The 15th of August is Marymass in Scotland.
It is a festival marking the start of the harvest.
The first grains harvested or first loaf of bread made from them are offered. A special bread called “Marymas bannock” may be made,.
There are displays of flowers, decorated wells, and candlelight processions.
In Irvine, Ayrshire, a girl is crowned Queen of Marymass. Four ladies-in-waiting are also chosen, along with two page boys. Some people think this shows a blending of association with Mary Queen of Scots.
Irvine also holds a parade, a pole climbing contest (the prize is a ham), and horse racing.
Bundles of herbs such as periwinkle, thyme and verbena are brought into church to be blessed.
More southerly parts of the Celtic world, where the harvest starts a few weeks earlier, would celebrate the harvest with Lughnasadh on the 1st of August.
The start of harvesting falls a few weeks later further north, and thus became intertwined with the Feast of the Assumption of the Virgin Mary, with falls on the 15th of August.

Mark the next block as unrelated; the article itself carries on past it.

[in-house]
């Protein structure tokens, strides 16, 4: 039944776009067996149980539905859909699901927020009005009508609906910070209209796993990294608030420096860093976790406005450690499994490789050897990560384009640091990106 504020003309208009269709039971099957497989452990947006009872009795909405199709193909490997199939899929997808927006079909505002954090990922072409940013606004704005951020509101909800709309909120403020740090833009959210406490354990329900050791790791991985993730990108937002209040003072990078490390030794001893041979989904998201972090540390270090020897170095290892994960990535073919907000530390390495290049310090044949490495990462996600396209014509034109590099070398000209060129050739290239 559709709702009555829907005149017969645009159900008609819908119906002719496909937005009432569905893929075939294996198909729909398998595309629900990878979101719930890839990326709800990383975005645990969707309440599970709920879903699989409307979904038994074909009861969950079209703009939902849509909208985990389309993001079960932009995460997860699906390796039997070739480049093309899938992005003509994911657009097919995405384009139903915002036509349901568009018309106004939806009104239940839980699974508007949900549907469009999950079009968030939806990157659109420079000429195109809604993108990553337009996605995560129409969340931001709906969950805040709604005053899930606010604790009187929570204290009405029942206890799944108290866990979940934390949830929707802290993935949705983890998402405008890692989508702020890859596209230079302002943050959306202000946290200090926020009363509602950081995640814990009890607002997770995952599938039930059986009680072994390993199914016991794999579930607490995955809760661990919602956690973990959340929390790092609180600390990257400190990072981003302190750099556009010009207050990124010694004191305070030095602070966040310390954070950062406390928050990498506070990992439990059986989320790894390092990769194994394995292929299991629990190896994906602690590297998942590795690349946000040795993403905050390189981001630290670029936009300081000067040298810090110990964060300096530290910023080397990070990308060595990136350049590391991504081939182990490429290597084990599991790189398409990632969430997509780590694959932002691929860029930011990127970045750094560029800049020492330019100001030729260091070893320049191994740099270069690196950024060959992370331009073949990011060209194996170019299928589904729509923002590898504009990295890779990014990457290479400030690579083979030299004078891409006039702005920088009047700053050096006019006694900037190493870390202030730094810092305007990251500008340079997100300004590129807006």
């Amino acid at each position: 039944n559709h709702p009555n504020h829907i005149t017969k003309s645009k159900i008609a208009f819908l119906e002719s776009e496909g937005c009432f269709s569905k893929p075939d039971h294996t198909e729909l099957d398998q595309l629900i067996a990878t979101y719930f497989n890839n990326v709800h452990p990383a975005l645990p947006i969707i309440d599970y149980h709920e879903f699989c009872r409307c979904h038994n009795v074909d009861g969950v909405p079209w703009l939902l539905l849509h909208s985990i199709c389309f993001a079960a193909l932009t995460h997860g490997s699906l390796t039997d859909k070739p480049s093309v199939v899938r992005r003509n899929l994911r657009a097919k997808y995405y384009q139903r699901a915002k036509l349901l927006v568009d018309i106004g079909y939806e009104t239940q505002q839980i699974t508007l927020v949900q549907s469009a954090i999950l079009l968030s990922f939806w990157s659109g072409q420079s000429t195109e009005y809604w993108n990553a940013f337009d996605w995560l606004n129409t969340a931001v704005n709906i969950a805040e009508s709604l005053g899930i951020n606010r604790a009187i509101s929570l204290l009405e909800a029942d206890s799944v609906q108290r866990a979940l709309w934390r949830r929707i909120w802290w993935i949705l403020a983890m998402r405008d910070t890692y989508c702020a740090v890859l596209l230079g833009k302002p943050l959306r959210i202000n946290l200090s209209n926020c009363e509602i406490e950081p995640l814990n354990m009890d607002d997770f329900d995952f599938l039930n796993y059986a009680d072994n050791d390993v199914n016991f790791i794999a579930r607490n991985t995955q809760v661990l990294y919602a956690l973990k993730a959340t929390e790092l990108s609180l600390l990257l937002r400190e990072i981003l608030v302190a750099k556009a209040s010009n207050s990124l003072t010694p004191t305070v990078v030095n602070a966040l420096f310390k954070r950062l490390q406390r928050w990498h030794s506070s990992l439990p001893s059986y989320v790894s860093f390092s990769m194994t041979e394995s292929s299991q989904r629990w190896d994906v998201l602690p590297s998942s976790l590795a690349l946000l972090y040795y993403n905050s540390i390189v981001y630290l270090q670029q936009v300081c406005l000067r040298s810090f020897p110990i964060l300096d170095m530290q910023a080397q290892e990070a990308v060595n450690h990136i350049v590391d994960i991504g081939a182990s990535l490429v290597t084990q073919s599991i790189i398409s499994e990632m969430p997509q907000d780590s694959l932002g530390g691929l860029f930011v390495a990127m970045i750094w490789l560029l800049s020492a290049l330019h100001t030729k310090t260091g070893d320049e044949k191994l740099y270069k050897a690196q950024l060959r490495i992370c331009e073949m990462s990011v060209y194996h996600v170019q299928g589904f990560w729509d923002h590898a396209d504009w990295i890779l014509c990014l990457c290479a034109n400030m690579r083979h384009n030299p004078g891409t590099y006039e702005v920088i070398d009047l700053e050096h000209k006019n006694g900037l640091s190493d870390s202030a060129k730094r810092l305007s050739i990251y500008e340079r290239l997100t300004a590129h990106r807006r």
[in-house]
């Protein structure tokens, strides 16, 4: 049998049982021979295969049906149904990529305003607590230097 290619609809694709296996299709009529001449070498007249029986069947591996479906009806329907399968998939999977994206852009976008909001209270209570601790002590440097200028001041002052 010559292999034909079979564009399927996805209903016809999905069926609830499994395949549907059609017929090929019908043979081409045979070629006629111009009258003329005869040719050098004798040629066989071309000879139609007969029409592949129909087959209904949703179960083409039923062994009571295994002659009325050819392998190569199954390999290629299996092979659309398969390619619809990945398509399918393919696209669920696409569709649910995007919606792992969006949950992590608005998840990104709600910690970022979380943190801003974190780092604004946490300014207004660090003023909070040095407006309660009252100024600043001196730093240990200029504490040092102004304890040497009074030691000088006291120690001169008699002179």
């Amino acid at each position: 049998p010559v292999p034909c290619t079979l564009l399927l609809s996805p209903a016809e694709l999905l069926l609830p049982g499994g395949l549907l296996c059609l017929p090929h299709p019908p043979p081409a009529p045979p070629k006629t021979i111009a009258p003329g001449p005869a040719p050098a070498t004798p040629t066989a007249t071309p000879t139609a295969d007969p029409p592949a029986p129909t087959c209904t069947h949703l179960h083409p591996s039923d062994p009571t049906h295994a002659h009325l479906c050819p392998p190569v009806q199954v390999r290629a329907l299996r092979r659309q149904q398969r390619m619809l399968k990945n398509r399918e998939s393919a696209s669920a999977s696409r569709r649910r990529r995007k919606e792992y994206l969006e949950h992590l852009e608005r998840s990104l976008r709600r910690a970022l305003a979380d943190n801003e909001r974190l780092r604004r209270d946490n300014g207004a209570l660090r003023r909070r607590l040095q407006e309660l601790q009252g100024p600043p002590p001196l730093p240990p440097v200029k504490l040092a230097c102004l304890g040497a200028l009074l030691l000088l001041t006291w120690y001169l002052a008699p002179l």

Thus, Marymass became a harvest festival for more northerly parts of the Celtic world.
Because the festival started as way back in Celtic traditions as celebrations for the harvest goddesses, pictures of Mary for this time of year often show her with ears of corn, etc.
Literature & Lore
Julia Child wrote:
“Friday, August 15, 1952, was Assumption Day: not only a national holiday but the very nadir of la morte-saison in Paris. Paul telephoned nine different restaurants in an attempt to secure a table for my fortieth birthday, but not one of them was open. We finally ate lunch at the Hotel Ritz, which was fine.”1
Julia Child with Alex Prud’homme. My Life in France. New York: Alfred A. Knopf. 2006. p 128. ↩